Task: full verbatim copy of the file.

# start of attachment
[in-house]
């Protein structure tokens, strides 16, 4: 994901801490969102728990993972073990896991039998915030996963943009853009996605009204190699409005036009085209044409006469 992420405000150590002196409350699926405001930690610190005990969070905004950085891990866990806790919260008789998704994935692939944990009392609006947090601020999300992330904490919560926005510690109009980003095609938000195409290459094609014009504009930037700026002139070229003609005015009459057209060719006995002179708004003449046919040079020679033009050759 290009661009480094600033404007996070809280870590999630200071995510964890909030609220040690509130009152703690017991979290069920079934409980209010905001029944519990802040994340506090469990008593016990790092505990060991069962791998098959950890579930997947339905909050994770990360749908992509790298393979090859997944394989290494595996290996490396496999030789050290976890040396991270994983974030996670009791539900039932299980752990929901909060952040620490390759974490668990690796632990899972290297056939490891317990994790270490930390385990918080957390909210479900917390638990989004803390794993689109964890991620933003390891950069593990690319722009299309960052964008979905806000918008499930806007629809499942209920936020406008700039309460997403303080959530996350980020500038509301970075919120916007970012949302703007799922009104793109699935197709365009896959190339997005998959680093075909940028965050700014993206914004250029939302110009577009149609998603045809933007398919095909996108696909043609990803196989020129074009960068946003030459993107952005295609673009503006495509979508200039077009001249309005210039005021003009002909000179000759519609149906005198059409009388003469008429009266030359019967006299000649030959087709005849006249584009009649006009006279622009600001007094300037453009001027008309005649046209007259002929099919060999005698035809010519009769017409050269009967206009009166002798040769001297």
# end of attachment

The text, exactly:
[in-house]
């Protein structure tokens, strides 16, 4: 994901801490969102728990993972073990896991039998915030996963943009853009996605009204190699409005036009085209044409006469 992420405000150590002196409350699926405001930690610190005990969070905004950085891990866990806790919260008789998704994935692939944990009392609006947090601020999300992330904490919560926005510690109009980003095609938000195409290459094609014009504009930037700026002139070229003609005015009459057209060719006995002179708004003449046919040079020679033009050759 290009661009480094600033404007996070809280870590999630200071995510964890909030609220040690509130009152703690017991979290069920079934409980209010905001029944519990802040994340506090469990008593016990790092505990060991069962791998098959950890579930997947339905909050994770990360749908992509790298393979090859997944394989290494595996290996490396496999030789050290976890040396991270994983974030996670009791539900039932299980752990929901909060952040620490390759974490668990690796632990899972290297056939490891317990994790270490930390385990918080957390909210479900917390638990989004803390794993689109964890991620933003390891950069593990690319722009299309960052964008979905806000918008499930806007629809499942209920936020406008700039309460997403303080959530996350980020500038509301970075919120916007970012949302703007799922009104793109699935197709365009896959190339997005998959680093075909940028965050700014993206914004250029939302110009577009149609998603045809933007398919095909996108696909043609990803196989020129074009960068946003030459993107952005295609673009503006495509979508200039077009001249309005210039005021003009002909000179000759519609149906005198059409009388003469008429009266030359019967006299000649030959087709005849006249584009009649006009006279622009600001007094300037453009001027008309005649046209007259002929099919060999005698035809010519009769017409050269009967206009009166002798040769001297």